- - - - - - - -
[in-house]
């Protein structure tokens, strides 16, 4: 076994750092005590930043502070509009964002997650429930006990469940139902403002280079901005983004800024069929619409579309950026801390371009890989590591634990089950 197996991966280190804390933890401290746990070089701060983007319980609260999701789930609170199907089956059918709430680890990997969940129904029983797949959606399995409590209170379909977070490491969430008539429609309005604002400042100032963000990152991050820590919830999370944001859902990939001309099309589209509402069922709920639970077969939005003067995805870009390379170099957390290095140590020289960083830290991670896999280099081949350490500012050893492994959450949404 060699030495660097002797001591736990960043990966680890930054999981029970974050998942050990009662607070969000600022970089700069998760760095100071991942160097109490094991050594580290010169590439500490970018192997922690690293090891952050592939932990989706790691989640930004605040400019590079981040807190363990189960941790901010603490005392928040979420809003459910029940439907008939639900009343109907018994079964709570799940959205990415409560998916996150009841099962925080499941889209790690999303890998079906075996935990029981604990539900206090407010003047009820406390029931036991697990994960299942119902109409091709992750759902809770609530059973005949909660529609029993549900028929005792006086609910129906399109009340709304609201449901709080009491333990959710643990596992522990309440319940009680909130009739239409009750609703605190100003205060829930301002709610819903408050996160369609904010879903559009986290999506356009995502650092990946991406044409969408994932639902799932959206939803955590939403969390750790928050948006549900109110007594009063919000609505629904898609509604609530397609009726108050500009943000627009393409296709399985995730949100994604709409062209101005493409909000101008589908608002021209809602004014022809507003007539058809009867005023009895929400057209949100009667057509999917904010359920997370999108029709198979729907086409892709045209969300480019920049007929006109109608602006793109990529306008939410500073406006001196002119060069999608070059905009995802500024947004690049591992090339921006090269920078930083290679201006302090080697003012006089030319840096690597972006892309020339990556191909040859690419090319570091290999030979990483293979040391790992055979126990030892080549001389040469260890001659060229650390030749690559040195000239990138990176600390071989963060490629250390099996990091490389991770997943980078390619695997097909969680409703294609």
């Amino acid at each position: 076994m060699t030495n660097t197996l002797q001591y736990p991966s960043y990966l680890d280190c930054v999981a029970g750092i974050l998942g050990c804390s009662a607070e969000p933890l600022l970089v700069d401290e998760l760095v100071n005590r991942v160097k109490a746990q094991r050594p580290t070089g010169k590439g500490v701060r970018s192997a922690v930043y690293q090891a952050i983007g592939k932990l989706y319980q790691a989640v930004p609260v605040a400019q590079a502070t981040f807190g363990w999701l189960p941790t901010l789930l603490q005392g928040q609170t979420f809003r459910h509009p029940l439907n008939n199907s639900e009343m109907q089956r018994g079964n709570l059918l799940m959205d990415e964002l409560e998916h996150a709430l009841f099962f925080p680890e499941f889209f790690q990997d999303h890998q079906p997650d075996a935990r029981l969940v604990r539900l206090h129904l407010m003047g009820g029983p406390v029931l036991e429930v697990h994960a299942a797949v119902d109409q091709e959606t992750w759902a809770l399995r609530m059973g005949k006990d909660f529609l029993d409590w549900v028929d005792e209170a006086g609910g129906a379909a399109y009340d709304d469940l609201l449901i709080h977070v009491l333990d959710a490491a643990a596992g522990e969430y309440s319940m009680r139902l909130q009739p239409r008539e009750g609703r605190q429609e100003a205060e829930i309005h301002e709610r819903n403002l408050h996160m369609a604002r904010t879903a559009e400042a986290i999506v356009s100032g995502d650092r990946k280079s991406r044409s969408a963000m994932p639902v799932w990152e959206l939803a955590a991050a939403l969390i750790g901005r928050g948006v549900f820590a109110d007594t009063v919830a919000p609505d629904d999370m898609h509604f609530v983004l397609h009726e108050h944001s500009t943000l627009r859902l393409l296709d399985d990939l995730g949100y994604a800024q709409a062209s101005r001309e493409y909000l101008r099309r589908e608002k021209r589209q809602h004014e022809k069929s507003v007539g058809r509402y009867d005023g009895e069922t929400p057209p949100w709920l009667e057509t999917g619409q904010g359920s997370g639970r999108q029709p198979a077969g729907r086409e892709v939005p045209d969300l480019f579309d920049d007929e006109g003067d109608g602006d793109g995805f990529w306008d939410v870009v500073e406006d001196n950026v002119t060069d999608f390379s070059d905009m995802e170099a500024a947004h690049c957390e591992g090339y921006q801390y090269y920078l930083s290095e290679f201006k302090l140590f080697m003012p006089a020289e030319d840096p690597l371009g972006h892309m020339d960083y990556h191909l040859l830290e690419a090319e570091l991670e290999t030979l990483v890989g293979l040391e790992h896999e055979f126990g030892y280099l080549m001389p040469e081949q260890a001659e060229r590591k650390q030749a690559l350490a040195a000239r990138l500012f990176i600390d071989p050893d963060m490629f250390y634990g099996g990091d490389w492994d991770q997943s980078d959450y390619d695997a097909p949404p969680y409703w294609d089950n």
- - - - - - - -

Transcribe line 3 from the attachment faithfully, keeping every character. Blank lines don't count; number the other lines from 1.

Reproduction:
């Amino acid at each position: 076994m060699t030495n660097t197996l002797q001591y736990p991966s960043y990966l680890d280190c930054v999981a029970g750092i974050l998942g050990c804390s009662a607070e969000p933890l600022l970089v700069d401290e998760l760095v100071n005590r991942v160097k109490a746990q094991r050594p580290t070089g010169k590439g500490v701060r970018s192997a922690v930043y690293q090891a952050i983007g592939k932990l989706y319980q790691a989640v930004p609260v605040a400019q590079a502070t981040f807190g363990w999701l189960p941790t901010l789930l603490q005392g928040q609170t979420f809003r459910h509009p029940l439907n008939n199907s639900e009343m109907q089956r018994g079964n709570l059918l799940m959205d990415e964002l409560e998916h996150a709430l009841f099962f925080p680890e499941f889209f790690q990997d999303h890998q079906p997650d075996a935990r029981l969940v604990r539900l206090h129904l407010m003047g009820g029983p406390v029931l036991e429930v697990h994960a299942a797949v119902d109409q091709e959606t992750w759902a809770l399995r609530m059973g005949k006990d909660f529609l029993d409590w549900v028929d005792e209170a006086g609910g129906a379909a399109y009340d709304d469940l609201l449901i709080h977070v009491l333990d959710a490491a643990a596992g522990e969430y309440s319940m009680r139902l909130q009739p239409r008539e009750g609703r605190q429609e100003a205060e829930i309005h301002e709610r819903n403002l408050h996160m369609a604002r904010t879903a559009e400042a986290i999506v356009s100032g995502d650092r990946k280079s991406r044409s969408a963000m994932p639902v799932w990152e959206l939803a955590a991050a939403l969390i750790g901005r928050g948006v549900f820590a109110d007594t009063v919830a919000p609505d629904d999370m898609h509604f609530v983004l397609h009726e108050h944001s500009t943000l627009r859902l393409l296709d399985d990939l995730g949100y994604a800024q709409a062209s101005r001309e493409y909000l101008r099309r589908e608002k021209r589209q809602h004014e022809k069929s507003v007539g058809r509402y009867d005023g009895e069922t929400p057209p949100w709920l009667e057509t999917g619409q904010g359920s997370g639970r999108q029709p198979a077969g729907r086409e892709v939005p045209d969300l480019f579309d920049d007929e006109g003067d109608g602006d793109g995805f990529w306008d939410v870009v500073e406006d001196n950026v002119t060069d999608f390379s070059d905009m995802e170099a500024a947004h690049c957390e591992g090339y921006q801390y090269y920078l930083s290095e290679f201006k302090l140590f080697m003012p006089a020289e030319d840096p690597l371009g972006h892309m020339d960083y990556h191909l040859l830290e690419a090319e570091l991670e290999t030979l990483v890989g293979l040391e790992h896999e055979f126990g030892y280099l080549m001389p040469e081949q260890a001659e060229r590591k650390q030749a690559l350490a040195a000239r990138l500012f990176i600390d071989p050893d963060m490629f250390y634990g099996g990091d490389w492994d991770q997943s980078d959450y390619d695997a097909p949404p969680y409703w294609d089950n």